Tale of Two Cities: Rising and Falling in Vegas

Photo: Tale of Two Cities: Rising and Falling in Vegas: Elvis Impersonator Loses Home, but Tattoo Artist Overwhelmed by Booming Business

Only in Las Vegas would Elvis be a leading economic indicator. But the recession has hit Sin City hard, and like a casino cooler -- the guy who can stop a lucky streak dead in its tracks -- it has brought hardship and misery to people like Jesse Garon.

Garon, also known as "The King," makes his living as an Elvis impersonator. And even Elvis hasn't been immune from the downturn in the Las Vegas economy.

Garon always knew that he had a calling.

"When I got out of high school, I had a choice. It was either Elvis or college," Garon said.

He chose Elvis and had been making a very nice six-figure-income impersonating his idol.

Garon ever refers to himself as "we," meaning him and, well, you know, Elvis.

"We bought a pink Cadillac," Garon said, "and we started taking people to get married and we got so busy, man, we was up to like 30 weddings a week, and it was very very, very, very lucrative and very fun.

When he first came to Vegas "it was booming everywhere. There was growth everywhere. Every hotel on the Strip was building, and there was 20 Elvises at any time."

Garon got himself a swanky house complete with replica Graceland gates. But then came the heartbreak.

In just the past few months, in a city that lives and dies on tourism, 340 groups have canceled meetings in Las Vegas. That's about 111,000 visitors; 230,000 room nights; and $131 million in nongaming revenues, all gone.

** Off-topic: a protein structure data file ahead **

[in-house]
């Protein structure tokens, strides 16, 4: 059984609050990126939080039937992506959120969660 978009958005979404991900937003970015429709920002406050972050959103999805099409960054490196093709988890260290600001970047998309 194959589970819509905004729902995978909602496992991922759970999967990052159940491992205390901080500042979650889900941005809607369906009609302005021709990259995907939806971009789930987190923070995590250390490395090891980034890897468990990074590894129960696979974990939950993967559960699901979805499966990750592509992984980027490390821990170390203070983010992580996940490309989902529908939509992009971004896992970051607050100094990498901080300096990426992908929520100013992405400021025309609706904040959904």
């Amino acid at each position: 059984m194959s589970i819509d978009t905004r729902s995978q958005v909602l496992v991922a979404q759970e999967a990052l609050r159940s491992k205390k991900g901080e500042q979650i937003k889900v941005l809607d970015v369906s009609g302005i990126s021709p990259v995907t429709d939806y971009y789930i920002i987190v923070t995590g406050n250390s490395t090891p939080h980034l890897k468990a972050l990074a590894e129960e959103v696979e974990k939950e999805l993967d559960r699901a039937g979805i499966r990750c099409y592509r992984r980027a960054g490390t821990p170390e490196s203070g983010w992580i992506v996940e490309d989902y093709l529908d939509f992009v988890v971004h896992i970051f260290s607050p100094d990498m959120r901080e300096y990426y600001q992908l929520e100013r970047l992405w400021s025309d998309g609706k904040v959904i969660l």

The Tropicana has filed for bankruptcy. MGM Mirage is in danger of defaulting on a loan.

All 10 categories in the Southern Nevada Index of Leading Economic Indicators, a forecast of Las Vegas' economy through June 1, declined in February. Many fell by double digits from last year's levels.

Some 11,000 construction jobs disappeared faster than water in the sand. The Las Vegas jobless rate reached 10 percent in January.

Turning to Tattoos?

Las Vegas hit a wall. And so did the Elvis index. Garon lost his house, and the Graceland gates are in storage.

"Money has not been important to me," Garon said. "But money's always represented freedom. … And I have no freedom when you have no money, and it's a terrible, terrible feeling. … I'm almost a 37-year-old man at an ATM, getting money from his mom. How more pathetic can you get?"

But the luck isn't all bad in Las Vegas.

It's only black ink at Studio 21, a family-run tattoo parlor. All the stalls are busy, and an average customer spends $250 for a look that never gets old.

"I thought it would slow down ... and it actually seems like it's getting busier," said tattoo artist Jay Wood. "I think people are just like, 'Well, whatever -- I'm just gonna get a tattoo, I guess. Everything else is bad. I might as well do something for myself.'"

"I get a lot of guys that are out of work too," said Austin Spencer, a tattoo artist whose father owns Studio 21. "And they're like, 'I waited six months to get this tattoo. I'm gonna just put it on my credit card.' "

He's booked through August.

"It sounds kind of crazy," he said. "I'm more exhausted than ever. I've had so much work. It's good, though, great problems to have right now, apparently."

Austin's sister, part owner Courtney Spencer, has an idea why body ink is recession resistant.

"You know that your job isn't permanent and you know that your family might not be permanent. What else is there but your skin?" she said. "That's permanent. You can't get rid of it. So why not decorate it?"

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